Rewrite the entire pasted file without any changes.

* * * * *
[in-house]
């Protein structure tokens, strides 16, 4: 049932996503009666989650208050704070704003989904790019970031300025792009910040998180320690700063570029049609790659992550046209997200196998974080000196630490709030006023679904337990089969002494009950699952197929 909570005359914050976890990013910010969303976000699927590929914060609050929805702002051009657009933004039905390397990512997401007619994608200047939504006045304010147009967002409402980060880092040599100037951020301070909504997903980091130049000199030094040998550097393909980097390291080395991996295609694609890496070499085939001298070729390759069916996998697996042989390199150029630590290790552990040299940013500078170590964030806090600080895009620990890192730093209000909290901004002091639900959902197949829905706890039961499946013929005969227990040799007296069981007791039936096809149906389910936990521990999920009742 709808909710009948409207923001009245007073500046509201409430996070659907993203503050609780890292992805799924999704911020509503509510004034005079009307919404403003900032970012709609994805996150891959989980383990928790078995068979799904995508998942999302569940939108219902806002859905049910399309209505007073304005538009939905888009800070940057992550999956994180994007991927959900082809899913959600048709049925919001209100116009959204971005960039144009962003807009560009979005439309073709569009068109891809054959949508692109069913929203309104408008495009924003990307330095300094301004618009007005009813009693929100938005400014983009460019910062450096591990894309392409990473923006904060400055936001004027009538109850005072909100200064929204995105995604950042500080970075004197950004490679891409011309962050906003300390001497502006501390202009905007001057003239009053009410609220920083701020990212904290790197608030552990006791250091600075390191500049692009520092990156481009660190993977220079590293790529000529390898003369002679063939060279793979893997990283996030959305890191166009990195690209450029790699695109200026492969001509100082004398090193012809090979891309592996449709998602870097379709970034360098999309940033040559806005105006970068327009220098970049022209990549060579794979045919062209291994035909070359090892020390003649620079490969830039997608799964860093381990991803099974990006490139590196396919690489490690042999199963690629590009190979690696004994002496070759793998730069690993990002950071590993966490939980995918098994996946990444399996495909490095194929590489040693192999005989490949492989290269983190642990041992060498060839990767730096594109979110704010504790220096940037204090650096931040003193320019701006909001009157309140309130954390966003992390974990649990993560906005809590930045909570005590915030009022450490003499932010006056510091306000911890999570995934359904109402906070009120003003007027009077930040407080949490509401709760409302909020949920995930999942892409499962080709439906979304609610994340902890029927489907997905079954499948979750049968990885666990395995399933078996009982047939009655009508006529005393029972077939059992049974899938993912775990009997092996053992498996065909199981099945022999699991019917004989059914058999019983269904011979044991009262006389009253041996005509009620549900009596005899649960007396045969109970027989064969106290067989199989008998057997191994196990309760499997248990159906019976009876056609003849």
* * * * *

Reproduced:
[in-house]
């Protein structure tokens, strides 16, 4: 049932996503009666989650208050704070704003989904790019970031300025792009910040998180320690700063570029049609790659992550046209997200196998974080000196630490709030006023679904337990089969002494009950699952197929 909570005359914050976890990013910010969303976000699927590929914060609050929805702002051009657009933004039905390397990512997401007619994608200047939504006045304010147009967002409402980060880092040599100037951020301070909504997903980091130049000199030094040998550097393909980097390291080395991996295609694609890496070499085939001298070729390759069916996998697996042989390199150029630590290790552990040299940013500078170590964030806090600080895009620990890192730093209000909290901004002091639900959902197949829905706890039961499946013929005969227990040799007296069981007791039936096809149906389910936990521990999920009742 709808909710009948409207923001009245007073500046509201409430996070659907993203503050609780890292992805799924999704911020509503509510004034005079009307919404403003900032970012709609994805996150891959989980383990928790078995068979799904995508998942999302569940939108219902806002859905049910399309209505007073304005538009939905888009800070940057992550999956994180994007991927959900082809899913959600048709049925919001209100116009959204971005960039144009962003807009560009979005439309073709569009068109891809054959949508692109069913929203309104408008495009924003990307330095300094301004618009007005009813009693929100938005400014983009460019910062450096591990894309392409990473923006904060400055936001004027009538109850005072909100200064929204995105995604950042500080970075004197950004490679891409011309962050906003300390001497502006501390202009905007001057003239009053009410609220920083701020990212904290790197608030552990006791250091600075390191500049692009520092990156481009660190993977220079590293790529000529390898003369002679063939060279793979893997990283996030959305890191166009990195690209450029790699695109200026492969001509100082004398090193012809090979891309592996449709998602870097379709970034360098999309940033040559806005105006970068327009220098970049022209990549060579794979045919062209291994035909070359090892020390003649620079490969830039997608799964860093381990991803099974990006490139590196396919690489490690042999199963690629590009190979690696004994002496070759793998730069690993990002950071590993966490939980995918098994996946990444399996495909490095194929590489040693192999005989490949492989290269983190642990041992060498060839990767730096594109979110704010504790220096940037204090650096931040003193320019701006909001009157309140309130954390966003992390974990649990993560906005809590930045909570005590915030009022450490003499932010006056510091306000911890999570995934359904109402906070009120003003007027009077930040407080949490509401709760409302909020949920995930999942892409499962080709439906979304609610994340902890029927489907997905079954499948979750049968990885666990395995399933078996009982047939009655009508006529005393029972077939059992049974899938993912775990009997092996053992498996065909199981099945022999699991019917004989059914058999019983269904011979044991009262006389009253041996005509009620549900009596005899649960007396045969109970027989064969106290067989199989008998057997191994196990309760499997248990159906019976009876056609003849």